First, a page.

Preserve phosphorylation states - compare true biological variation

Determining, as closely as possible, the in vivo status of phosphpoproteins is crucial to understanding their role, yet phosphorylation states are highly sensitive to disturbances and can change rapidly. By using heat stabilization immediately after sampling, enzymatic activity is permanently stopped, allowing for comparison of true biological variation.

Heat stabilization abolished 99.6% of kinase activity


Graph shows 18 of the most fluorescent peptides in a 144 peptide array in a kinase activity study. Only three were measurable phosphorylated in heat stabilized samples.
Results derived from Harvard Medical School (Thermal stabilization of tissues and the preservation of protein phosphorylation states for two-dimensional gel electrophoresis. Smejkal et al., Electrophoresis 2011, Volume 32, pages 2206–2215).

Heat stabilization permanently inactivates phosphatases

Enzymatic activity in snap frozen mouse cortex samples compared to heat stabilized. Phosphatase activity was measured using pNPP phosphatase kit (Anaspec). The phosphatase activity in heat stabilized samples is equivalent to background levels compared to snap frozen samples with and without inhibitors (PhosSTOP and c0mplete, Roche).
Heat stabilization of the Tissue Proteome: A New Technology for Improved Proteomics. Svensson et al., J Proteome Res. 2009

Heat stabilization preserves actual phosphorylation states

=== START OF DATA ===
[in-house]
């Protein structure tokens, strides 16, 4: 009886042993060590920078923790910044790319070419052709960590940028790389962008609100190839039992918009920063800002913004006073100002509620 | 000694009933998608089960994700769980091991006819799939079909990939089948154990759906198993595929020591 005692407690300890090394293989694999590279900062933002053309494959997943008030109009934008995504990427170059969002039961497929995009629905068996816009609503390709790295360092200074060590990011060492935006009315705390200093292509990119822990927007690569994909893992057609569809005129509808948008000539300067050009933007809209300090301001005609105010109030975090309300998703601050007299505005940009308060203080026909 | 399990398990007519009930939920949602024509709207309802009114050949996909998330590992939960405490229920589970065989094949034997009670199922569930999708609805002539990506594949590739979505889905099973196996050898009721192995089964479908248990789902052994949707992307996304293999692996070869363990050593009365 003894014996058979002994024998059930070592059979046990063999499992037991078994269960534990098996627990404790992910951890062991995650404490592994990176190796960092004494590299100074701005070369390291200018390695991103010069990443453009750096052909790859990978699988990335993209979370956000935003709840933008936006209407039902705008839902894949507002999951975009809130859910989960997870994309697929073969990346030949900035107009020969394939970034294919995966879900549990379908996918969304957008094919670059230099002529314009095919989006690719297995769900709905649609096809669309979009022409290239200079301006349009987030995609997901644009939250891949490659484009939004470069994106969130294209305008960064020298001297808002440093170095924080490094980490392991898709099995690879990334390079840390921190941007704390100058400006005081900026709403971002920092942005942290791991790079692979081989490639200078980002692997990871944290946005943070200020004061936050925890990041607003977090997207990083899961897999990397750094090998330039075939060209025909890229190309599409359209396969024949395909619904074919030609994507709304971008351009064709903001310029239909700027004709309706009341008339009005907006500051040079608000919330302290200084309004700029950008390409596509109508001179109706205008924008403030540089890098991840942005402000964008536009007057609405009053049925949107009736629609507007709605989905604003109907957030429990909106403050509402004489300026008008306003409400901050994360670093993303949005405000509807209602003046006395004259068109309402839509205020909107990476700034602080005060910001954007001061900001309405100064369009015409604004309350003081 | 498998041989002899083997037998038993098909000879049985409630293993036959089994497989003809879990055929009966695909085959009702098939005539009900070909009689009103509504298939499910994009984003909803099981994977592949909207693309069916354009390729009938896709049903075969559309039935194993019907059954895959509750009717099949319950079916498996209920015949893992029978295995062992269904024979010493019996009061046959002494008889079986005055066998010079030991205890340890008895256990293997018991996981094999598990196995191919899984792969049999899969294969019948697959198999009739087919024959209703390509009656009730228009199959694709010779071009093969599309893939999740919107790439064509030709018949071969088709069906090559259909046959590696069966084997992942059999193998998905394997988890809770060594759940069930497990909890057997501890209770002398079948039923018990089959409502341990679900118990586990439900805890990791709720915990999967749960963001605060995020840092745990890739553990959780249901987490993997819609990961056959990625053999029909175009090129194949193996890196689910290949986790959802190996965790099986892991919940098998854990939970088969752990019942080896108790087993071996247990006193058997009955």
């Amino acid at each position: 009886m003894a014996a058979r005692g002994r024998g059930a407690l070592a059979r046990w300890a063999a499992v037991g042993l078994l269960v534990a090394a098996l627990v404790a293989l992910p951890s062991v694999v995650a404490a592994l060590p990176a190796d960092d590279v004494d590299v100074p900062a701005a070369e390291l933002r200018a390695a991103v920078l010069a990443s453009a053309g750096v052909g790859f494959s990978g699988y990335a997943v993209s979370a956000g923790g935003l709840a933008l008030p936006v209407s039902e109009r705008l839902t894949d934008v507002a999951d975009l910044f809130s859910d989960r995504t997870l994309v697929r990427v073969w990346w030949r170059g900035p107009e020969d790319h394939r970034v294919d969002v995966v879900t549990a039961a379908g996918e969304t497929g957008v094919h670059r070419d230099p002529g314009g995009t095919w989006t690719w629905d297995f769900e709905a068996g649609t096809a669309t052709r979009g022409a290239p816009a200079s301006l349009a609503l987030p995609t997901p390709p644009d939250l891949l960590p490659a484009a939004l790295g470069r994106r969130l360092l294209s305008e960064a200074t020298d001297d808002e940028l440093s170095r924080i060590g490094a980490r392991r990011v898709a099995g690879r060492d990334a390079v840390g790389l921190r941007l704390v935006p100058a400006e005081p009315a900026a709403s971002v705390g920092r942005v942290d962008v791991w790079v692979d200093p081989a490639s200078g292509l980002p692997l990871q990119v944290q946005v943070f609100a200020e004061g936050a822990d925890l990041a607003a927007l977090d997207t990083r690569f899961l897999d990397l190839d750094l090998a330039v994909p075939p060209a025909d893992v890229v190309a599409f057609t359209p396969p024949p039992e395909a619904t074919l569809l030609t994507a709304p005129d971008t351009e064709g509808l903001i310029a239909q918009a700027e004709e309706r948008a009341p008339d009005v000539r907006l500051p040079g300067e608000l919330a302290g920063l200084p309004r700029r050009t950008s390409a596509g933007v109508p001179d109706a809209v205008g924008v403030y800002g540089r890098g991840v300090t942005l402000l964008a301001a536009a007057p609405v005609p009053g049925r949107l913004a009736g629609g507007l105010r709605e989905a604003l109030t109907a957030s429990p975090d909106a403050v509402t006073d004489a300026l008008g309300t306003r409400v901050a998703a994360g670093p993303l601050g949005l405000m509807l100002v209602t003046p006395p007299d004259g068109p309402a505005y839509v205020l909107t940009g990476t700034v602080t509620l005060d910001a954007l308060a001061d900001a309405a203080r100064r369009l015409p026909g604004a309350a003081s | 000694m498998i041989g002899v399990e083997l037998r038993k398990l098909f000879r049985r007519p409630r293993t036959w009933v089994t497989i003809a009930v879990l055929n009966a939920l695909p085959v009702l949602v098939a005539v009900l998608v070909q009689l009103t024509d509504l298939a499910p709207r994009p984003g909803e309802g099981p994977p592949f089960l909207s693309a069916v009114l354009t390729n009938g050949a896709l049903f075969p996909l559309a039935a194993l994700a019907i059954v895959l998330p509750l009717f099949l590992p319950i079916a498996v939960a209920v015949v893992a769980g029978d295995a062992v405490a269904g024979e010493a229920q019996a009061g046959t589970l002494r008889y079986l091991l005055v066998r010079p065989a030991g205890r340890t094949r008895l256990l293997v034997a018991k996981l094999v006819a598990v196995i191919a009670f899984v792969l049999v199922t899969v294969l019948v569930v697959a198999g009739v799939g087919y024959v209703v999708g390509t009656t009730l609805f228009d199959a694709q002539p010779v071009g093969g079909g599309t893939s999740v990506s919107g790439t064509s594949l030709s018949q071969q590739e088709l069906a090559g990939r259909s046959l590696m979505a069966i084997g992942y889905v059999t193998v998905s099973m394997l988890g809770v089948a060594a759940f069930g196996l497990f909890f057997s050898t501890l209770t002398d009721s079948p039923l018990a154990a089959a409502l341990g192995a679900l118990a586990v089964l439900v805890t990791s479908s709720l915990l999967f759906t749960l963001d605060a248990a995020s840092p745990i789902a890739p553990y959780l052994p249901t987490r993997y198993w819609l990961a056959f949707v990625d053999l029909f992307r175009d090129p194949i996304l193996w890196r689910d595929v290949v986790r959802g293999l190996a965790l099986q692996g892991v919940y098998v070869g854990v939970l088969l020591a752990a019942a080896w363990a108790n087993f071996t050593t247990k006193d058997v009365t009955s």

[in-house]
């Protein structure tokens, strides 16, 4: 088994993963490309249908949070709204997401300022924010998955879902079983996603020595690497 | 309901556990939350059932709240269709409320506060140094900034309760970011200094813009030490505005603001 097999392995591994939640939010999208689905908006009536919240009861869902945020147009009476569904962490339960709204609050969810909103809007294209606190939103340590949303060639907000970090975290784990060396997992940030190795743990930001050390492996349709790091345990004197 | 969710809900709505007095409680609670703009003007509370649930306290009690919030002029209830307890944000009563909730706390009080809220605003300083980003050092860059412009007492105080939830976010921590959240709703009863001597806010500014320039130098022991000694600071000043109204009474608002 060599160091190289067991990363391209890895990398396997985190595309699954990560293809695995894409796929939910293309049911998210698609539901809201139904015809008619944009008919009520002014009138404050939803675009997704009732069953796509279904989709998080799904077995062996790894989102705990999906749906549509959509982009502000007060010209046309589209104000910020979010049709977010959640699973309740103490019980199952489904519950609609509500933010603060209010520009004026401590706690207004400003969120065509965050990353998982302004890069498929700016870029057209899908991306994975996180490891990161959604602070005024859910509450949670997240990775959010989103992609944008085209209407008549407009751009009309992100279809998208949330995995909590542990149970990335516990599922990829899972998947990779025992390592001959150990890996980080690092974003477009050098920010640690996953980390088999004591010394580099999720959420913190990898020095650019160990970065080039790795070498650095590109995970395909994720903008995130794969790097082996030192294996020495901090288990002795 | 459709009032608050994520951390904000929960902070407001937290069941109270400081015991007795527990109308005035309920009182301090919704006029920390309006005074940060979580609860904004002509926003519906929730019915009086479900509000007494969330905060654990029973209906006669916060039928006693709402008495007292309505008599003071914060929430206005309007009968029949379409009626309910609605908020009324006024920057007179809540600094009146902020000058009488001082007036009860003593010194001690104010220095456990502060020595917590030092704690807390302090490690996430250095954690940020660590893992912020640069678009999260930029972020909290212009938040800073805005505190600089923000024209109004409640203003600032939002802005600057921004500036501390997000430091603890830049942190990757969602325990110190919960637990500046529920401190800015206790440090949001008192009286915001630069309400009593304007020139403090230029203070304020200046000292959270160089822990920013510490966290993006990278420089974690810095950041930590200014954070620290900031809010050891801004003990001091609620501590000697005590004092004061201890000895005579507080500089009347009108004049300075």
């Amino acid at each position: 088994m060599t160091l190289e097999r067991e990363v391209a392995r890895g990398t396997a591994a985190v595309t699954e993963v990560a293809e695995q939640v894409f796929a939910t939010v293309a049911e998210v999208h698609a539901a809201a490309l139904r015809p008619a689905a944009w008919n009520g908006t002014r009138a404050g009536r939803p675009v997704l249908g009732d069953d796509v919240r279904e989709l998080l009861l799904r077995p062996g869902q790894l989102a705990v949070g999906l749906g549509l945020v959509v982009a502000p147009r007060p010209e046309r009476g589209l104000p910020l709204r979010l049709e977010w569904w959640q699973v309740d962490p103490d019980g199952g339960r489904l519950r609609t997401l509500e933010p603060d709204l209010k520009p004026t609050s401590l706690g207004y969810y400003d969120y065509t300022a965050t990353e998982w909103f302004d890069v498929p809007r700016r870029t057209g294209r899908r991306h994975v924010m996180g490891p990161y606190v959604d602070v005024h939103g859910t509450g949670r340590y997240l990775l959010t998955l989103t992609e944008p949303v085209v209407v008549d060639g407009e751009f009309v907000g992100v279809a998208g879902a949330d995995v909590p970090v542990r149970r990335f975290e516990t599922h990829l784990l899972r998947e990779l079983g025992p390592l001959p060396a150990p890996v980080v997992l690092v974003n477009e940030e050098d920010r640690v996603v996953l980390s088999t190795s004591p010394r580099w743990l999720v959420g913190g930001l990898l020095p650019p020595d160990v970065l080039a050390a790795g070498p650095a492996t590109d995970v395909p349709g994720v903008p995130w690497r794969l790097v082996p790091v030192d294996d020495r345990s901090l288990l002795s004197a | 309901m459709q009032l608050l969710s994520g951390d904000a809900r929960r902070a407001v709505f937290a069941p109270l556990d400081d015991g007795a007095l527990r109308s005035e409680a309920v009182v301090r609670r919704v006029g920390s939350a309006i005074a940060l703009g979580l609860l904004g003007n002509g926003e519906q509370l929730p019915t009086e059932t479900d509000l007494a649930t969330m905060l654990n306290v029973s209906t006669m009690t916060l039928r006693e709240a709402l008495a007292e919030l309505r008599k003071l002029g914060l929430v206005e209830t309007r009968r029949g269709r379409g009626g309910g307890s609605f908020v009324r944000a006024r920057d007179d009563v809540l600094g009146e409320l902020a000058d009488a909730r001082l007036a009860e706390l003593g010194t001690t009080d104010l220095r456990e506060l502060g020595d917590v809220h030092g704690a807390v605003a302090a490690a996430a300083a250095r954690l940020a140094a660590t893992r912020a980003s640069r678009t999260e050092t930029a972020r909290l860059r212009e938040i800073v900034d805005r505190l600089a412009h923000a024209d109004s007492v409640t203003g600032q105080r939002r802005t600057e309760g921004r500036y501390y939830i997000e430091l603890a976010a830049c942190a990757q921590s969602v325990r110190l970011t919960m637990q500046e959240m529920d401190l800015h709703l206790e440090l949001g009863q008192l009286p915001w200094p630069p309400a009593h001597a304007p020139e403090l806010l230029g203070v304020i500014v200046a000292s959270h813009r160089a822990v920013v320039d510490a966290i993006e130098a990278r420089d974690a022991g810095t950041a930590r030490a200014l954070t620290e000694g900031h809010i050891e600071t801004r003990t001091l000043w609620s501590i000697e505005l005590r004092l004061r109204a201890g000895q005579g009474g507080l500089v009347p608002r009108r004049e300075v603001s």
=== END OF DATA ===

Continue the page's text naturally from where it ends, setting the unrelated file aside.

Quantification of phosphoproteins in mouse hippocampal lysates. Heat stabilized and snap frozen samples with inhibitors, were analyzed by Western blot immediately or after 30 min in room temperature (RT).
Preserving protein profiles in tissue samples: Differing outcomes with and without heat stabilization. Ahmed et al., Journal of Neuroscience Methods, 2011

Application note, Global protein phosphorylation analysis with heat stabilized samples

Visit our User support zone to learn more on how to work with heat stabilized samples and view guidelines for several downstream analytical methods and the key parameters important to think about for each workflow.

"At last we have a solution to be able to preserve phosphorylated proteins in clinical samples."
Prof Peter James, CREATE Health, Lund University

"..significantly higher yield of phosphoprotein when compared to standard snap freeze preservation"
Dr. C. Rountree et al, Proteome Science, 2010; 8: 61